Recipe: Rose Face & Body Lotion

Silky Rose Face and Body Lotion


The first time I ever created a lotion or cream, I was dazzled by how incredibly easy it was. As an avid cook, I quickly realized it was quite similar to making mayonnaise or a sauce or dressing – and the results are nutrition for the skin! High quality and luxurious skin lotions can be incredibly expensive and we may not know if all the ingredients are safe and non-toxic. Fortunately, since it is so easy to make our own, we can choose the best ingredients for a fraction of the price and concoct soothing masterpieces!

I created this rose-infused lotion from ingredients I love and that work well with my skin: Grapeseed oil because I love the silky texture and it works well with other oils to help the skin absorb, Coconut oil because it helps to retain moisture and won’t irritate, Cocoa butter because of the creaminess and the deep cocoa aroma, and the Rosehip Seed and Vitamin E oils because my skin (like me) is a little, uh, seasoned and these oils add extra nourishment.

Aloe Vera gel is a so good for those of us who spend a fair amount of time in the outdoors. Since I garden so much, I believe it helps heal scratches and scrapes, as well as soothe after a bit too much sun.

This particular recipe is all about the skin rejuvenating properties of rose – utilizing our wonderfully floral Rose Hydrosol and Aphrodite aroma oil for an intoxicating and spirit-lifting aromatherapy, but you could easily try different scents like lavender or citrus or even a woodsy aroma might be more your style! This particular lotion works quite nicely as a face and body lotion since it absorbs into the skin quickly and leaves a soft, silky sensation.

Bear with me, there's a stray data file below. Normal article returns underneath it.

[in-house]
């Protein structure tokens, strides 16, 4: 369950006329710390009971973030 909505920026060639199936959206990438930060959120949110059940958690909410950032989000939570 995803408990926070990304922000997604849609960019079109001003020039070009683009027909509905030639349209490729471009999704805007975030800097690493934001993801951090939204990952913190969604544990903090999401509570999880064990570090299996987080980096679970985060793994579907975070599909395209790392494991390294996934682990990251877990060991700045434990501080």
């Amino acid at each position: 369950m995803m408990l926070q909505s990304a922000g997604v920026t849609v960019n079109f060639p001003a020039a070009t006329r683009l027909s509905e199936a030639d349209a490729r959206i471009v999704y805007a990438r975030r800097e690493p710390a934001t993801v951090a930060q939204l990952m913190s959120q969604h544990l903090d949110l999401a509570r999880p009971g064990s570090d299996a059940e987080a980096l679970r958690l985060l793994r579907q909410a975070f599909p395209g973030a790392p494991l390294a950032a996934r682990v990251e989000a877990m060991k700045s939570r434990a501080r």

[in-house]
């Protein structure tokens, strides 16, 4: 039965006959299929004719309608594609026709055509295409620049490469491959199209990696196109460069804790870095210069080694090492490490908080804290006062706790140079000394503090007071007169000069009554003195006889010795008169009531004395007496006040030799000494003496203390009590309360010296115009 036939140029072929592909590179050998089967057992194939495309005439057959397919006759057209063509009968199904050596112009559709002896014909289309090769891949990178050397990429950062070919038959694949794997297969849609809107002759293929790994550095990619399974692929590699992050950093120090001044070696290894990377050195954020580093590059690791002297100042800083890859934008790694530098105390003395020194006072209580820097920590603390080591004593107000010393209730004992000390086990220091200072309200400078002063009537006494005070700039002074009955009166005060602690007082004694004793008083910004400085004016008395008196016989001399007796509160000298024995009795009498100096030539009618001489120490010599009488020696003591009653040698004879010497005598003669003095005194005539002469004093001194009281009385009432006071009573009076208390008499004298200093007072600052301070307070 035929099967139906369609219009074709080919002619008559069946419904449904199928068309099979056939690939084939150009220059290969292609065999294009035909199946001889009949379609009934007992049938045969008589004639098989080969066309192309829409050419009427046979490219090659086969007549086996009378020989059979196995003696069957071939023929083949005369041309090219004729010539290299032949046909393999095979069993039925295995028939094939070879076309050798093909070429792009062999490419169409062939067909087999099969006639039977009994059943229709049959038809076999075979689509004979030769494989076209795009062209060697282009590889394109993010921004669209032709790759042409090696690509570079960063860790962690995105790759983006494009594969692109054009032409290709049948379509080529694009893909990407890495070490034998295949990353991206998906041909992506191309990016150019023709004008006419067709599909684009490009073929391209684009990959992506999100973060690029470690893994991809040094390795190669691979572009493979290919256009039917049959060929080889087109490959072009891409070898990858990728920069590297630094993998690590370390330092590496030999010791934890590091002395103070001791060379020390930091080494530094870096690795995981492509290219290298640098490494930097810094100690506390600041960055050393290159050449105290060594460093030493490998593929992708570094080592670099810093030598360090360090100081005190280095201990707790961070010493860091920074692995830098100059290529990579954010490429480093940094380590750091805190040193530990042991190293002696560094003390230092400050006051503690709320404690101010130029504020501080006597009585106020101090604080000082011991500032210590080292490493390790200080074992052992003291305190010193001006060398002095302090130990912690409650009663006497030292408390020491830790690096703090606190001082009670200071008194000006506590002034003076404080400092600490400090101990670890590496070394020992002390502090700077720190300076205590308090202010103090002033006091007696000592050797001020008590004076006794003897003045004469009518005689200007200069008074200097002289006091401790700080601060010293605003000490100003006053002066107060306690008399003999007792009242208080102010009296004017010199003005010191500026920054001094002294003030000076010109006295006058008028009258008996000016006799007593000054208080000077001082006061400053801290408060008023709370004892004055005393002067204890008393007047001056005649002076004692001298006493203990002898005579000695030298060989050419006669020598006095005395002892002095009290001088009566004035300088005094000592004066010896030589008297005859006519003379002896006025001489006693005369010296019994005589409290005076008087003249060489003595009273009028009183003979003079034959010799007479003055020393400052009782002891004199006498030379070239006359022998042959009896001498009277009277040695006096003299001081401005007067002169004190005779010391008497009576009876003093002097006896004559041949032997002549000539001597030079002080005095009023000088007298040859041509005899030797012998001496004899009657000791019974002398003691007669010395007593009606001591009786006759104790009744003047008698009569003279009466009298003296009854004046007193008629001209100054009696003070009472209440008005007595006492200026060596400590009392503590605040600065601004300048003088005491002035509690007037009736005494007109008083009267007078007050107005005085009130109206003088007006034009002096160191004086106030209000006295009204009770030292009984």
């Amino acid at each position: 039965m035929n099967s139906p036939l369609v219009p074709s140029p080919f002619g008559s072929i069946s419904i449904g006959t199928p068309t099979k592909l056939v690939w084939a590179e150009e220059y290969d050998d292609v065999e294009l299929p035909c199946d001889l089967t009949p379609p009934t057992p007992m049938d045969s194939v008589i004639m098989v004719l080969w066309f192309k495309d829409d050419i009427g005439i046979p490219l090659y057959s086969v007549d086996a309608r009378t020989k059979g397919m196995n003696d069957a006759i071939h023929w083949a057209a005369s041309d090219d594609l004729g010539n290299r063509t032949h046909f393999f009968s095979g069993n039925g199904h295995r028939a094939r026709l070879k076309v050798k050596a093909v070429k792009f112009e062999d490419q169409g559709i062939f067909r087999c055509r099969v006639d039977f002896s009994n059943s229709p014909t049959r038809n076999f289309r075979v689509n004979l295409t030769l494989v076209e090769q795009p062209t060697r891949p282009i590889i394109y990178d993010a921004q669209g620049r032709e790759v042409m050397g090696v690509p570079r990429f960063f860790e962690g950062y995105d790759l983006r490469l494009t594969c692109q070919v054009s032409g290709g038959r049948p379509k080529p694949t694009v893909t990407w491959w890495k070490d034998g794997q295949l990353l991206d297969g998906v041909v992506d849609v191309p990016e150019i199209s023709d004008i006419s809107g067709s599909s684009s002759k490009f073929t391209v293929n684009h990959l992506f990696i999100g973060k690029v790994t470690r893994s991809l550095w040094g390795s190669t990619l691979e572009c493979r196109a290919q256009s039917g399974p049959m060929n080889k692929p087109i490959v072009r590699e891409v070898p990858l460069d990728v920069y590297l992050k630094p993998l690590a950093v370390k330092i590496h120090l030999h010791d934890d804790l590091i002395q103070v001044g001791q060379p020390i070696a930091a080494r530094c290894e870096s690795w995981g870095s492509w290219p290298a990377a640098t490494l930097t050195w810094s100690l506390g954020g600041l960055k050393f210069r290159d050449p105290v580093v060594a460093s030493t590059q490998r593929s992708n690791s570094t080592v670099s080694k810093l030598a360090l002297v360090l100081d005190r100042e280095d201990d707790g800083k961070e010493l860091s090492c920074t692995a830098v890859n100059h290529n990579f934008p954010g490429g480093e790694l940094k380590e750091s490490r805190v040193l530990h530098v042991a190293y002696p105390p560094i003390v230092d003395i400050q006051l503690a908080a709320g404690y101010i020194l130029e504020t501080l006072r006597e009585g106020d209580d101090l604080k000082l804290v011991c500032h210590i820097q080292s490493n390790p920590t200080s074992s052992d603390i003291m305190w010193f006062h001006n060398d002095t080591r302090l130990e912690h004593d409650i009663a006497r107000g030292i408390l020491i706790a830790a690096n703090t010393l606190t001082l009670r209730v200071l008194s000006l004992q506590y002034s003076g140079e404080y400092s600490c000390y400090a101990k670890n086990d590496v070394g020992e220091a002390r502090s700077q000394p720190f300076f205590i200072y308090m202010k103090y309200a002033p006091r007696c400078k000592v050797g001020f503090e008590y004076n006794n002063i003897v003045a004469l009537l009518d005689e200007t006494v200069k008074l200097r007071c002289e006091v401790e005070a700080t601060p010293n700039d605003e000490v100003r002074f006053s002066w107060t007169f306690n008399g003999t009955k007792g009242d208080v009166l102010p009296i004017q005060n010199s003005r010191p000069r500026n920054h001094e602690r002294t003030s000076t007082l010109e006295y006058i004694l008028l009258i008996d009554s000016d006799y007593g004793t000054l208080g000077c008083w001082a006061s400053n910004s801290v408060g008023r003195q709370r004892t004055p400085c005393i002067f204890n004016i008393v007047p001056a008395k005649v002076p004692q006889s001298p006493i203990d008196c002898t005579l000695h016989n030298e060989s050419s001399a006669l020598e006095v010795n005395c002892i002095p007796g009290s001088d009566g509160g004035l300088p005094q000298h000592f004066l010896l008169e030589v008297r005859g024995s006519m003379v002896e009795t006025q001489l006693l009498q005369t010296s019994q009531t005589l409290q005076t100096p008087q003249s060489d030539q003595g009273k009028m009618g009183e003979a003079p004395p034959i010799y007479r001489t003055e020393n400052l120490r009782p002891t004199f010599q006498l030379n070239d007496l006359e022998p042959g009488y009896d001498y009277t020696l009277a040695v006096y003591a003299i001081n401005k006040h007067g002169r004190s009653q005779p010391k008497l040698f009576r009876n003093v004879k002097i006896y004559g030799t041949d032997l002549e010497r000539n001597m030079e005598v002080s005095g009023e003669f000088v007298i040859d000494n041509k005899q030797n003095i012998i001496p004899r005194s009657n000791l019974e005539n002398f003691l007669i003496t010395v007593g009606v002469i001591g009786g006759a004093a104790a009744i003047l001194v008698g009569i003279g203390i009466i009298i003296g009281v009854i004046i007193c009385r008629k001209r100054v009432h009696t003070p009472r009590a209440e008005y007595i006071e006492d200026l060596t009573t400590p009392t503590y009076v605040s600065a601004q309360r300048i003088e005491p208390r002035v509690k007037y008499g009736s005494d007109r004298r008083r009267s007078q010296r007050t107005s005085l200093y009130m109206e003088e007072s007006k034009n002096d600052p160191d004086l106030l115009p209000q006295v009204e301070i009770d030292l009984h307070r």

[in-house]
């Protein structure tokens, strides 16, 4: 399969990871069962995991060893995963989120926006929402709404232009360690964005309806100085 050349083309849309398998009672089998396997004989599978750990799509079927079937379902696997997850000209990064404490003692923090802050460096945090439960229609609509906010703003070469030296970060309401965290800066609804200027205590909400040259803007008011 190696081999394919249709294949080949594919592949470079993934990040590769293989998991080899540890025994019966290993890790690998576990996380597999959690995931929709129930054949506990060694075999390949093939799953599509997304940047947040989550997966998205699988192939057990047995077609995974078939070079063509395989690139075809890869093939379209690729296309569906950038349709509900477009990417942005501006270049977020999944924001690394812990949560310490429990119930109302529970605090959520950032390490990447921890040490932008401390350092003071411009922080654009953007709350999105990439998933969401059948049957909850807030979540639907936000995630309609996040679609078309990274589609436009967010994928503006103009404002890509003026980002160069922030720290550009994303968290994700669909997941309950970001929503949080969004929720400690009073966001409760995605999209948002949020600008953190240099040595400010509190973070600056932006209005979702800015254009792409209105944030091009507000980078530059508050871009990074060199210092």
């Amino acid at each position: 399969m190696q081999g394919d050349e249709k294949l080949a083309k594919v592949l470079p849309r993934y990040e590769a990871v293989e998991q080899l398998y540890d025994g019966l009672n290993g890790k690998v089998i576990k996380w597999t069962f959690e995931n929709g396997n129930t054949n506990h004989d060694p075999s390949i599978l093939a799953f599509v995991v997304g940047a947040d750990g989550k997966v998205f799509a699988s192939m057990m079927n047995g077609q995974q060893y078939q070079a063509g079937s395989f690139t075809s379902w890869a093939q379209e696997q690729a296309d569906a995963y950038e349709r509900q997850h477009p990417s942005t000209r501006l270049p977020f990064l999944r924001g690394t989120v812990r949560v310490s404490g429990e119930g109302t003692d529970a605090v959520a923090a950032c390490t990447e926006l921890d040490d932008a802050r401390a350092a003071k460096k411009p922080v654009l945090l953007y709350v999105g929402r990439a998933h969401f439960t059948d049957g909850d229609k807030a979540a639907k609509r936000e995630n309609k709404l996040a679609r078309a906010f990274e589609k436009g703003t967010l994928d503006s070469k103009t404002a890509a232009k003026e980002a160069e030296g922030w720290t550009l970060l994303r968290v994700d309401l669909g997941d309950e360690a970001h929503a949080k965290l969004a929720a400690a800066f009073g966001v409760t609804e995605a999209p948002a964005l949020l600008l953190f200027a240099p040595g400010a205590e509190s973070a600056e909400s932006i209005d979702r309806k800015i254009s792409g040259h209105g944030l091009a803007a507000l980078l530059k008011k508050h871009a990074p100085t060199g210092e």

Feel free to use this recipe as a guide and experiment or make substitutions to create a face and body lotion to suit your preferences and needs, or make it as-is for a silky, luxurious face and body lotion…


Silky Rose Face and Body Lotion


Silky Rose Face and Body Lotion


½ cup Grapeseed oil

½ cup organic Coconut oil, refined or unrefined

6 organic Cocoa Butter wafers or 1/2 ounce cocoa butter

1 Tablespoon organic Rosehip Seed oil

1 Tablespoon Vitamin E oil

3 Tablespoons Beeswax pastilles or 1 ounce Beeswax*

¼ cup Aloe Vera gel

¼ cup organic Rose Hydrosol

1-2 teaspoons Aphrodite aroma oil

10 drops Peru Balsam essential oil



In a glass Pyrex bowl or large glass Pyrex measuring cup (at least 4 cup size), combine the Grapeseed oil, Coconut oil, Cocoa Butter wafers, Rosehip Seed oil, Vitamin E oil, and Beeswax pastilles. Heat over boiling water until melted and mixed together. Remove from heat and allow to cool for about a half hour. You may be able to speed up the cooling process by setting the bowl in the fridge or freezer for several minutes.